Ask A Fund Manager
The Motley Fool chats with fund managers so that you can get an insight into how the professionals think. In this edition, Datt Capital principal Emanuel Datt explains how a coal miner could possibly be a great investment and why it’s important to practise dollar-cost averaging.
The ASX share for a comfortable night’s sleep
The Motley Fool: If the market closed tomorrow for 4 years, which stock would you want to hold?
Emanuel Datt: It was quite funny because when I read this question, I thought of SelfWealth Ltd (ASX: SWF).
But then I realised, “Oh, well, SelfWealth’s whole business is about having a tradable market. Oh, that wouldn’t work.”
So I think that the stock that we would want to hold would be Whitehaven Coal Ltd (ASX: WHC). Ultimately, that’s driven by the reality that the transition to cleaner energy sources will require coal, and lots of it, effectively.
I think that, ultimately, that’s driven by the green lobby having labelled nuclear power as dangerous but, conversely, this strengthens the position of fossil fuels. It basically extends what we think will be the time horizon for fossil fuels to be used.
Longer term, the coal market is positively positioned because new mines are generally quite difficult to permit and the output from existing mines is falling, and this is despite relatively stable demand. That’s projected over the next 20 or so years.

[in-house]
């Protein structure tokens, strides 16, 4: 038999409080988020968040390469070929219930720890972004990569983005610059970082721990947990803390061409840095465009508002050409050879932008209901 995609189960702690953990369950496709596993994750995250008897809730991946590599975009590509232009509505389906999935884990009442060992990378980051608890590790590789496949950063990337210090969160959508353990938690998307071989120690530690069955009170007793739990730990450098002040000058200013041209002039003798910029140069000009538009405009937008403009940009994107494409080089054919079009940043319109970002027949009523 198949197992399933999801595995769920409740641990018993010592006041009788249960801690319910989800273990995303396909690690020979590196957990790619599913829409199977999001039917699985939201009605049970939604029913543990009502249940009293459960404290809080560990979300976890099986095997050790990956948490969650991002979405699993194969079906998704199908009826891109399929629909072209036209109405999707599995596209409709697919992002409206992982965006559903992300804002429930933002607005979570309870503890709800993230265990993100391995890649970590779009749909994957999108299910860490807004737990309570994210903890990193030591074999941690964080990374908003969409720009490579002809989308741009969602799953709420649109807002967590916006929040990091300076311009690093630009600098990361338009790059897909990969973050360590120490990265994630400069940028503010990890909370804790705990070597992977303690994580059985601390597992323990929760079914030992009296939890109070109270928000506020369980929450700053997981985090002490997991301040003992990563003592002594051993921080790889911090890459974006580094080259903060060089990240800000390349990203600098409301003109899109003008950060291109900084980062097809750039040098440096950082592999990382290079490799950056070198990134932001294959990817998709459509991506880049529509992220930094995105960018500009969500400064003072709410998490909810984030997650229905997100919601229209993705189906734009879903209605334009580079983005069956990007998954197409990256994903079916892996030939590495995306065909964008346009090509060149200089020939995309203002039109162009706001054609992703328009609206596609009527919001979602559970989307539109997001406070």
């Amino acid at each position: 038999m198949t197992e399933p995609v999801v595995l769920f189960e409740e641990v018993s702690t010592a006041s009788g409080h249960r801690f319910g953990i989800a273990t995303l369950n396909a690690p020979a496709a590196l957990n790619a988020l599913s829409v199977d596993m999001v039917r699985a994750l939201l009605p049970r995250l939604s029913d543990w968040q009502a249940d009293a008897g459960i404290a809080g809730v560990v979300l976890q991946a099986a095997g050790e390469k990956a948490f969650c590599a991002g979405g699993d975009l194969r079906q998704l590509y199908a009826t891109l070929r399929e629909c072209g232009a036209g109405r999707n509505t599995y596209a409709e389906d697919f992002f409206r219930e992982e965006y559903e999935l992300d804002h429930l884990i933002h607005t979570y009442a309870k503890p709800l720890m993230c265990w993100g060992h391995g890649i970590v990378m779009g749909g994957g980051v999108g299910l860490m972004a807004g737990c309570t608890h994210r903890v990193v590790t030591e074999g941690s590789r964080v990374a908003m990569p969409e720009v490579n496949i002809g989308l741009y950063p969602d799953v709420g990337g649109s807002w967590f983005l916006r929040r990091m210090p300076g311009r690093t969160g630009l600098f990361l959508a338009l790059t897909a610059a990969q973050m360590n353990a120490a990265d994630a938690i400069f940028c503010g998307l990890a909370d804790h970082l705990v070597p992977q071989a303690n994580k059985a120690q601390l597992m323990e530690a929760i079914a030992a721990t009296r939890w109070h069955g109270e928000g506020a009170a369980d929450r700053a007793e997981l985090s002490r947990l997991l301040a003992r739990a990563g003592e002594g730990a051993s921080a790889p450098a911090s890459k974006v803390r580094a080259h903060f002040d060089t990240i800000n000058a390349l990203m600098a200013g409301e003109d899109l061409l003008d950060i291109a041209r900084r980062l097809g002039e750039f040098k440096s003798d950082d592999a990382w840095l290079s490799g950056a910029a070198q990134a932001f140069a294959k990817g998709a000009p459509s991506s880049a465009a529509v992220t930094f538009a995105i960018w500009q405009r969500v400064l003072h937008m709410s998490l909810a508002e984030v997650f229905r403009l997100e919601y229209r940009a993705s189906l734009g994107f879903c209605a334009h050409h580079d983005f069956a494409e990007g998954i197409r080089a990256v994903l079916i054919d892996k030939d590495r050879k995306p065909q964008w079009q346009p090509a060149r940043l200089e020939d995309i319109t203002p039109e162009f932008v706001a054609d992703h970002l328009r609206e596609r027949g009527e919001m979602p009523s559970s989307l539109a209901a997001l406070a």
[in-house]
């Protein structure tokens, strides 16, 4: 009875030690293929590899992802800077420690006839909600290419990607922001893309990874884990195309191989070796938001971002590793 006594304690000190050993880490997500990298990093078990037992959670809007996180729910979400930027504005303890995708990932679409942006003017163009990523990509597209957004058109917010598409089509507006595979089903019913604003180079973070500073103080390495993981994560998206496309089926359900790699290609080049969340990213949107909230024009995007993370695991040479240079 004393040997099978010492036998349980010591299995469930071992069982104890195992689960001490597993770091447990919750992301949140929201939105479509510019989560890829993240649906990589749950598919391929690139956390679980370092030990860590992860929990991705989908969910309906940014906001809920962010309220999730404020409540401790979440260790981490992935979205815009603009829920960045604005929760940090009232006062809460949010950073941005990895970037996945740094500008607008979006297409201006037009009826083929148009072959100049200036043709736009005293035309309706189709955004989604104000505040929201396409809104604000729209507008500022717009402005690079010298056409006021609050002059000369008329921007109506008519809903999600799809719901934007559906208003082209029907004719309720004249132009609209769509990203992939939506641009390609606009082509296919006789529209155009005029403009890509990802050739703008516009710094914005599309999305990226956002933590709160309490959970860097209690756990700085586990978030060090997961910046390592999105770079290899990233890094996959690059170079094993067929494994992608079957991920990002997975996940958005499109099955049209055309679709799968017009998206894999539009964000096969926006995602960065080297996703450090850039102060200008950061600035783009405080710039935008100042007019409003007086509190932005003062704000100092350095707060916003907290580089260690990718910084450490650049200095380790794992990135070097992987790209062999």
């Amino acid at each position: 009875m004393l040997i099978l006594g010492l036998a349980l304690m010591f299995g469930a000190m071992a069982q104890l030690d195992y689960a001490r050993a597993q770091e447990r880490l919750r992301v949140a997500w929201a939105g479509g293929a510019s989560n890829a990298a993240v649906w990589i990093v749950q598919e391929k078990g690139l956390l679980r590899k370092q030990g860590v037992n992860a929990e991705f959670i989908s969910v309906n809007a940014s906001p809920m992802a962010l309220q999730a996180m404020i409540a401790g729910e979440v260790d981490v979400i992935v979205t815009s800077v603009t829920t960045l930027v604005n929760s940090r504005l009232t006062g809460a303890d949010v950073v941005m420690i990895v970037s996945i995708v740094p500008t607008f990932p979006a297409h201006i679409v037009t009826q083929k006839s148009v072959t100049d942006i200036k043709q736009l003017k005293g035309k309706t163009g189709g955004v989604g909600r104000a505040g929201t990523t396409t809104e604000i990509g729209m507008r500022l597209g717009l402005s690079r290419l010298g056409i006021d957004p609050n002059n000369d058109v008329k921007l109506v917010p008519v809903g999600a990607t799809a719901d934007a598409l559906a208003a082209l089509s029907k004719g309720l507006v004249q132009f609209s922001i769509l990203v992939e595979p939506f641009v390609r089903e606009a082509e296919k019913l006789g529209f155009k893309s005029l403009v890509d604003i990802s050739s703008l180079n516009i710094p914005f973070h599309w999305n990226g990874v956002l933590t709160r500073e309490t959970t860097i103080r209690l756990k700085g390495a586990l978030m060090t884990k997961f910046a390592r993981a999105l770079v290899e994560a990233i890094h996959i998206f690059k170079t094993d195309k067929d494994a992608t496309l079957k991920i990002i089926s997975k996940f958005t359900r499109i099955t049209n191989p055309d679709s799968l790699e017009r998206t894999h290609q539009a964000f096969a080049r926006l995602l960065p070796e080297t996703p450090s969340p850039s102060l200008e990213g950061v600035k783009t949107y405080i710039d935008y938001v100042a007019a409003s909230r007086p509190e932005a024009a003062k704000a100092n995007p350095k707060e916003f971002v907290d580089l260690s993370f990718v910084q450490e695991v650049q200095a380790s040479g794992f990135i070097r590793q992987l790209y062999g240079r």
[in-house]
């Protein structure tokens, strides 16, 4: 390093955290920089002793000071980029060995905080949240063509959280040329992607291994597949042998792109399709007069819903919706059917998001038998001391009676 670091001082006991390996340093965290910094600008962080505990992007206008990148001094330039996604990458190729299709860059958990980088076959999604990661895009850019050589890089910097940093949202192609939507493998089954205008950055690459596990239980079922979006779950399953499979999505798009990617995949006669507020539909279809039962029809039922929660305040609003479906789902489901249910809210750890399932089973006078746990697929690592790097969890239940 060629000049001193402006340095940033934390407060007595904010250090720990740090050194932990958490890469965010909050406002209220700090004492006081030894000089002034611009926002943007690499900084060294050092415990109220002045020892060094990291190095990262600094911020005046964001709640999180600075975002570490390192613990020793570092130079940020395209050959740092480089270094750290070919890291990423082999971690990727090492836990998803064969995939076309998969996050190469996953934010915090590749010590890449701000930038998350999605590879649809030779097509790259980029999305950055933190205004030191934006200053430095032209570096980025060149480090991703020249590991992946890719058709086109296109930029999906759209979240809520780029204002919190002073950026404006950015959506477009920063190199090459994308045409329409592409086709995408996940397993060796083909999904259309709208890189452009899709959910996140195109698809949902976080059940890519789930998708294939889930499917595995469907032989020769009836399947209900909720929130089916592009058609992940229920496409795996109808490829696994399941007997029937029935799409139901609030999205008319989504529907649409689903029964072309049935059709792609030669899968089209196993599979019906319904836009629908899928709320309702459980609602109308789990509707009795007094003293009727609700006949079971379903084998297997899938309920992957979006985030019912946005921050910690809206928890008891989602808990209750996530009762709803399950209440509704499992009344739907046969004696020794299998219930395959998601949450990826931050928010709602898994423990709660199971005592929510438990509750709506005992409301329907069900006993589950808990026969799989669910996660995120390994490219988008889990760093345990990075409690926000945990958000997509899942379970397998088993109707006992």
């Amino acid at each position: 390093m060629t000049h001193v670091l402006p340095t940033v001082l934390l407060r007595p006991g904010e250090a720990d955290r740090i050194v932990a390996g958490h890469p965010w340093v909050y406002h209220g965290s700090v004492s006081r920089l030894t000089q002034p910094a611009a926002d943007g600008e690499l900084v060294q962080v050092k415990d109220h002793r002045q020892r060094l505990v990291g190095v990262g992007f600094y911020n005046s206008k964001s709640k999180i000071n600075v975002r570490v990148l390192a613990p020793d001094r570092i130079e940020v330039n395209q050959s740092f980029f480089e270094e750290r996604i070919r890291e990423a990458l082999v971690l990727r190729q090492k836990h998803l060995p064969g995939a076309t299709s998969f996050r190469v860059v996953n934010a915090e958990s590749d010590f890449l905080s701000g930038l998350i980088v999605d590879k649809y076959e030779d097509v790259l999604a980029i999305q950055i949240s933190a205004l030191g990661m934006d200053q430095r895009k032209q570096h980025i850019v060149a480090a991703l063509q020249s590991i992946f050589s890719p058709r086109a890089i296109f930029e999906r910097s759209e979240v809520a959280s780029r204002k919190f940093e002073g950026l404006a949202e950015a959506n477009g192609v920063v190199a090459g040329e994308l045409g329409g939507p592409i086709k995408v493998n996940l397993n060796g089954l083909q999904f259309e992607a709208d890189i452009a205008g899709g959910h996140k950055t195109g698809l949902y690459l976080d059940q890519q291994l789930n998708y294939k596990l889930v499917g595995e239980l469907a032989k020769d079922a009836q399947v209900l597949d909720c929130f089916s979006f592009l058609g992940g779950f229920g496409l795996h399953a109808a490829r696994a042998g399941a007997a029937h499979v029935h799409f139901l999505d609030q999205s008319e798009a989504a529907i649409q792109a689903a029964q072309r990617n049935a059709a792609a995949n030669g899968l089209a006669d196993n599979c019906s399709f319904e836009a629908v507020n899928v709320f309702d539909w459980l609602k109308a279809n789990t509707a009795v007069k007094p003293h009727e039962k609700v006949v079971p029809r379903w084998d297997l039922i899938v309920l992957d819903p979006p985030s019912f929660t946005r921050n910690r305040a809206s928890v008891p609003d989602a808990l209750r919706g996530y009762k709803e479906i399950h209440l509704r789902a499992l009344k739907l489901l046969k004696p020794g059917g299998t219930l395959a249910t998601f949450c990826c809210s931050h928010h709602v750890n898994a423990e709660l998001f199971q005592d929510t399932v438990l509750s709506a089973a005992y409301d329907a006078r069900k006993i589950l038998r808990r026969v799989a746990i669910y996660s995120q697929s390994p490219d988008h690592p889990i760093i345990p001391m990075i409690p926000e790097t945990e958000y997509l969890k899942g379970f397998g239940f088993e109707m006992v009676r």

Accordingly, we think that there’s going to be enduring supply-demand mismatch, at least over the next 10 to 20 years [which will] lead to higher prices down the line.
Whitehaven’s coal is known for its positive clean qualities, I guess. Its customers are primarily ex-Chinese east Asians — like the Japanese and Koreans. It also has already permitted and advanced expansion opportunities while also, we feel, that it’s materially undervalued on projected DCF [discounted cash flow] basis.
If strong coal prices persist, then we feel that Whitehaven will be in a very strong position to potentially cash fund their expansion projects while also making generous capital returns back to shareholders.
The way we see it… Whitehaven is just a pure cash machine, so we’d feel quite comfortable holding this for the long term.
MF: Is it one of your core holdings?
ED: Yeah. Well, we’re actually sort of building into it at the moment because we do have a position, but not a big enough position at the moment.
MF: Is there a move that you regret from the past? For example, a missed opportunity or buying a stock at the wrong timing or price.
ED: Most recently, it’s not buying Whitehaven in May in the low $1 range.
MF: Yes, the price has ramped up since mid-May, hasn’t it?
ED: Yeah, it’s gone up about 3 times.
But we were [still] thinking about buying because we know the history of the company quite well, and we noticed that a particular major shareholder was reducing their stake. Ultimately, we were too fixated on an entry point around $1, and I think the low was maybe $1.10 or $1.20 or something like that.
So, being too fixated, we just missed out because it shot up to $2 very quickly and today it’s trading at over $3. Ultimately, we like the company so we’re having to put up our hard earned [at] over $3.
MF: It goes to show you, even the professionals are susceptible to anchoring.
ED: Absolutely, yeah. I think it’s really just a prime example of just being overconfident in the information that we had at hand.
Ultimately, ideally, we should’ve staggered our entry given how confident we were in the company’s prospects. But… [we had] the bias of hoping that’ll pull back to make an entry point at some stage.
It’s really a great lesson to practise dollar-cost averaging.